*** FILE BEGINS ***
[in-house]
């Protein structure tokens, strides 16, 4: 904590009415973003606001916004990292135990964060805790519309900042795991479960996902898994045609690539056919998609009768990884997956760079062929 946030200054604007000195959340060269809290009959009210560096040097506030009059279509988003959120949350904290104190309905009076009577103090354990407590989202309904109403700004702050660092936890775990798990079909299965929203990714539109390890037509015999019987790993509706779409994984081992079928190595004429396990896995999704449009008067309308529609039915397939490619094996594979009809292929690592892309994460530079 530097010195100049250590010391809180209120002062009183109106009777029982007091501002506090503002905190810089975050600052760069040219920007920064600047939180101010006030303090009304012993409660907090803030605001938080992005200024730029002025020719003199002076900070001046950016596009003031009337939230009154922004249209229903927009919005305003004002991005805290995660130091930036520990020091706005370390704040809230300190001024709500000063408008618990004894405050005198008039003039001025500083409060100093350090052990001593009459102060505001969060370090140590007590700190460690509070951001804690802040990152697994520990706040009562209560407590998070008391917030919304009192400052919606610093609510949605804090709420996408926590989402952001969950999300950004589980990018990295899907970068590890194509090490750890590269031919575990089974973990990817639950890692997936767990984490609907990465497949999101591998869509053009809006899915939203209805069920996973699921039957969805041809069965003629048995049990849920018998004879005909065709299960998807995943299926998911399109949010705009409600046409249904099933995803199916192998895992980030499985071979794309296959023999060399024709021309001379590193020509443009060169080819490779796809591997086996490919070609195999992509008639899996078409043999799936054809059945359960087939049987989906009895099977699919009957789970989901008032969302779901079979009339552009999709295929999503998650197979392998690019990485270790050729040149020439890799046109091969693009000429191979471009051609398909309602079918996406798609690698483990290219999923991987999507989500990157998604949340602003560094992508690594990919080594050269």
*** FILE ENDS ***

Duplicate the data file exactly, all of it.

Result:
[in-house]
């Protein structure tokens, strides 16, 4: 904590009415973003606001916004990292135990964060805790519309900042795991479960996902898994045609690539056919998609009768990884997956760079062929 946030200054604007000195959340060269809290009959009210560096040097506030009059279509988003959120949350904290104190309905009076009577103090354990407590989202309904109403700004702050660092936890775990798990079909299965929203990714539109390890037509015999019987790993509706779409994984081992079928190595004429396990896995999704449009008067309308529609039915397939490619094996594979009809292929690592892309994460530079 530097010195100049250590010391809180209120002062009183109106009777029982007091501002506090503002905190810089975050600052760069040219920007920064600047939180101010006030303090009304012993409660907090803030605001938080992005200024730029002025020719003199002076900070001046950016596009003031009337939230009154922004249209229903927009919005305003004002991005805290995660130091930036520990020091706005370390704040809230300190001024709500000063408008618990004894405050005198008039003039001025500083409060100093350090052990001593009459102060505001969060370090140590007590700190460690509070951001804690802040990152697994520990706040009562209560407590998070008391917030919304009192400052919606610093609510949605804090709420996408926590989402952001969950999300950004589980990018990295899907970068590890194509090490750890590269031919575990089974973990990817639950890692997936767990984490609907990465497949999101591998869509053009809006899915939203209805069920996973699921039957969805041809069965003629048995049990849920018998004879005909065709299960998807995943299926998911399109949010705009409600046409249904099933995803199916192998895992980030499985071979794309296959023999060399024709021309001379590193020509443009060169080819490779796809591997086996490919070609195999992509008639899996078409043999799936054809059945359960087939049987989906009895099977699919009957789970989901008032969302779901079979009339552009999709295929999503998650197979392998690019990485270790050729040149020439890799046109091969693009000429191979471009051609398909309602079918996406798609690698483990290219999923991987999507989500990157998604949340602003560094992508690594990919080594050269």